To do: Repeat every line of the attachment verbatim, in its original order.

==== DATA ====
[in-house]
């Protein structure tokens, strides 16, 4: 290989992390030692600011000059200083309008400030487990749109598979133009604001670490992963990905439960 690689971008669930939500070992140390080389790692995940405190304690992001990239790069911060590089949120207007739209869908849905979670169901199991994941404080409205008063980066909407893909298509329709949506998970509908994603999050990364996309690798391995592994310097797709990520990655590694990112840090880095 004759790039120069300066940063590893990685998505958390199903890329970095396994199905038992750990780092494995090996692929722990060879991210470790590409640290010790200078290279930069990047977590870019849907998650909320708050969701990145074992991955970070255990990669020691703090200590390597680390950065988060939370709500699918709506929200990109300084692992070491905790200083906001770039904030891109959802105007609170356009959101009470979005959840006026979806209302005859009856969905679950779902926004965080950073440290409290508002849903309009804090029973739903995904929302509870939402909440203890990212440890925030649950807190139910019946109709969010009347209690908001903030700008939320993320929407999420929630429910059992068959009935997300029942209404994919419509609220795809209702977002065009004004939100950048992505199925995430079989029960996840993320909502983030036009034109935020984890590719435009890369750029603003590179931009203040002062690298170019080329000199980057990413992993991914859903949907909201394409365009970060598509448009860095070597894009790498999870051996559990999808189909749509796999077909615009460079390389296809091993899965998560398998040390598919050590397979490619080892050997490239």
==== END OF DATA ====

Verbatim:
[in-house]
């Protein structure tokens, strides 16, 4: 290989992390030692600011000059200083309008400030487990749109598979133009604001670490992963990905439960 690689971008669930939500070992140390080389790692995940405190304690992001990239790069911060590089949120207007739209869908849905979670169901199991994941404080409205008063980066909407893909298509329709949506998970509908994603999050990364996309690798391995592994310097797709990520990655590694990112840090880095 004759790039120069300066940063590893990685998505958390199903890329970095396994199905038992750990780092494995090996692929722990060879991210470790590409640290010790200078290279930069990047977590870019849907998650909320708050969701990145074992991955970070255990990669020691703090200590390597680390950065988060939370709500699918709506929200990109300084692992070491905790200083906001770039904030891109959802105007609170356009959101009470979005959840006026979806209302005859009856969905679950779902926004965080950073440290409290508002849903309009804090029973739903995904929302509870939402909440203890990212440890925030649950807190139910019946109709969010009347209690908001903030700008939320993320929407999420929630429910059992068959009935997300029942209404994919419509609220795809209702977002065009004004939100950048992505199925995430079989029960996840993320909502983030036009034109935020984890590719435009890369750029603003590179931009203040002062690298170019080329000199980057990413992993991914859903949907909201394409365009970060598509448009860095070597894009790498999870051996559990999808189909749509796999077909615009460079390389296809091993899965998560398998040390598919050590397979490619080892050997490239």